Hegel on Philosophy in History - pr_35354

Hegel on Philosophy in History

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In this volume honouring Robert Pippin, prominent philosophers such as John McDowell, Slavoj Zizek, Jonathan Lear, and Axel Honneth explore Hegel's proposals concerning the historical character of philosophy. Hegelian doctrines discussed include the purported end of art, Hegel's view of human history, including the history of philosophy as the history of freedom (or autonomy), and the nature of self-consciousness as realized in narrative or in action. Hegel scholars Rolf-Peter Horstmann, Sally Sedgwick, Terry Pinkard, and Paul Redding attempt to vindicate some of Hegel's claims concerning historical philosophical progress, while others such as Robert Stern, Christoph Menke, and Jay Bernstein suggest that Hegel either did not conceive of philosophy as progressing unidirectionally or did not make good on his claims to progress: perhaps we should still be Aristotelians in ethics, or perhaps we are still torn between sensibility and reason, or between individuality and social norms. Perhaps capitalism has exacerbated such problems.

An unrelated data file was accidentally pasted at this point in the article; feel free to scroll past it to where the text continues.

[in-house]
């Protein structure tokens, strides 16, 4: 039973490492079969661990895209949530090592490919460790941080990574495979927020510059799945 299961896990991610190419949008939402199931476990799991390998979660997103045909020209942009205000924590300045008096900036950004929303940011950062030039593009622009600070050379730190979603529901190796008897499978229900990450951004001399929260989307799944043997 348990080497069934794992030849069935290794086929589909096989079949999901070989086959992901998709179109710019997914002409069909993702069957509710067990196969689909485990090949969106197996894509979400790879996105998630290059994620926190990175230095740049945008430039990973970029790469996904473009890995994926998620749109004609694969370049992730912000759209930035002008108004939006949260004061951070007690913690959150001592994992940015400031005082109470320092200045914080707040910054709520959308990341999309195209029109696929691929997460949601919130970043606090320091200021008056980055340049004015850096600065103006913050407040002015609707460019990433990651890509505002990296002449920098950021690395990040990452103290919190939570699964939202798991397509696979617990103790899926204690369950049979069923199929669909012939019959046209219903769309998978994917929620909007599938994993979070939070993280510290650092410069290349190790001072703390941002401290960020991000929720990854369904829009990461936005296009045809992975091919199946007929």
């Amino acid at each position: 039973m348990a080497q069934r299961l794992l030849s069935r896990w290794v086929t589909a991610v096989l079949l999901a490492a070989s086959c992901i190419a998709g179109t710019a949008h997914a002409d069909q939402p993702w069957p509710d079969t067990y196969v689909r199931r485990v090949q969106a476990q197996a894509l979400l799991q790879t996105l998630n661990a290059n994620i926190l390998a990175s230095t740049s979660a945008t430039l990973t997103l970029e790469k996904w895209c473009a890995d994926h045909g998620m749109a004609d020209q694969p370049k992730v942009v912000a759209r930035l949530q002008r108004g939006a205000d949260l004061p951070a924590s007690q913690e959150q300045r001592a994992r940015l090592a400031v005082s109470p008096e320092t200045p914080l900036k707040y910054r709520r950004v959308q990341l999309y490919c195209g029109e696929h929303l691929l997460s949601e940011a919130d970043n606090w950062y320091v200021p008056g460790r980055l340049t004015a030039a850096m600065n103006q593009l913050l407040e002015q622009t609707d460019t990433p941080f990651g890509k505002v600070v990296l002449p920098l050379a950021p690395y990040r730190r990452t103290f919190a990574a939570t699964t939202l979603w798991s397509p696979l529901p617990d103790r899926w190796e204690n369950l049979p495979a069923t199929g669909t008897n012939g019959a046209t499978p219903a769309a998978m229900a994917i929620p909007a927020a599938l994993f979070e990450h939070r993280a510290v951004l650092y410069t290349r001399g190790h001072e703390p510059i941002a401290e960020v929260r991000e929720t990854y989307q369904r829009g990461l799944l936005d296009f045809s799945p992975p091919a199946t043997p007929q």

Product code: 9781107093416

ISBN 9781107093416
Dimensions (HxWxD in mm) H235xW159xS19
No. Of Pages 276
Publisher Cambridge University Press
In this comprehensive collection of essays in honour of the distinguished scholar of Hegel, Robert Pippin, leading philosophers investigate Hegel's historical conception of philosophy. Hegelian doctrines explored include the purported end of art, Hegel's view of human history, progress through history to modernity, and the continuing importance of Aristotelian ethics in modernity.